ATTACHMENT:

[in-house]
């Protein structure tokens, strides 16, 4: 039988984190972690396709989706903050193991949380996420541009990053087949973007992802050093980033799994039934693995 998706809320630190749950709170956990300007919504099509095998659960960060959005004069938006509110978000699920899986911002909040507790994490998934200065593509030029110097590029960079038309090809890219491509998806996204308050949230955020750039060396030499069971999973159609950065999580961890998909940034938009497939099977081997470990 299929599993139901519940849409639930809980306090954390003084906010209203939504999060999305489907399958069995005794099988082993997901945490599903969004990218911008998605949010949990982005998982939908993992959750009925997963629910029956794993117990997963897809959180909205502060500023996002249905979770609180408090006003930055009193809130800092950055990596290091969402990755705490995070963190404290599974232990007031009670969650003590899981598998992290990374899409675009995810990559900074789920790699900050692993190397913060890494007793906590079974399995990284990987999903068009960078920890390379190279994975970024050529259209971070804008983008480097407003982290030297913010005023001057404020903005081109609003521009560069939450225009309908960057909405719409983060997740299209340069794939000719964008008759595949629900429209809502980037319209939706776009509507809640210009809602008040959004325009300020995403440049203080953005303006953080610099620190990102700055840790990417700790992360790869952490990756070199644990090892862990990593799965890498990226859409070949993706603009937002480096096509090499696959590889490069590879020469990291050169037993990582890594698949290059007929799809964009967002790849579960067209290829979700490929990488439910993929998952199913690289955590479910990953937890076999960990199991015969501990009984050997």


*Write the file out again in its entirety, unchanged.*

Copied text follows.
[in-house]
């Protein structure tokens, strides 16, 4: 039988984190972690396709989706903050193991949380996420541009990053087949973007992802050093980033799994039934693995 998706809320630190749950709170956990300007919504099509095998659960960060959005004069938006509110978000699920899986911002909040507790994490998934200065593509030029110097590029960079038309090809890219491509998806996204308050949230955020750039060396030499069971999973159609950065999580961890998909940034938009497939099977081997470990 299929599993139901519940849409639930809980306090954390003084906010209203939504999060999305489907399958069995005794099988082993997901945490599903969004990218911008998605949010949990982005998982939908993992959750009925997963629910029956794993117990997963897809959180909205502060500023996002249905979770609180408090006003930055009193809130800092950055990596290091969402990755705490995070963190404290599974232990007031009670969650003590899981598998992290990374899409675009995810990559900074789920790699900050692993190397913060890494007793906590079974399995990284990987999903068009960078920890390379190279994975970024050529259209971070804008983008480097407003982290030297913010005023001057404020903005081109609003521009560069939450225009309908960057909405719409983060997740299209340069794939000719964008008759595949629900429209809502980037319209939706776009509507809640210009809602008040959004325009300020995403440049203080953005303006953080610099620190990102700055840790990417700790992360790869952490990756070199644990090892862990990593799965890498990226859409070949993706603009937002480096096509090499696959590889490069590879020469990291050169037993990582890594698949290059007929799809964009967002790849579960067209290829979700490929990488439910993929998952199913690289955590479910990953937890076999960990199991015969501990009984050997």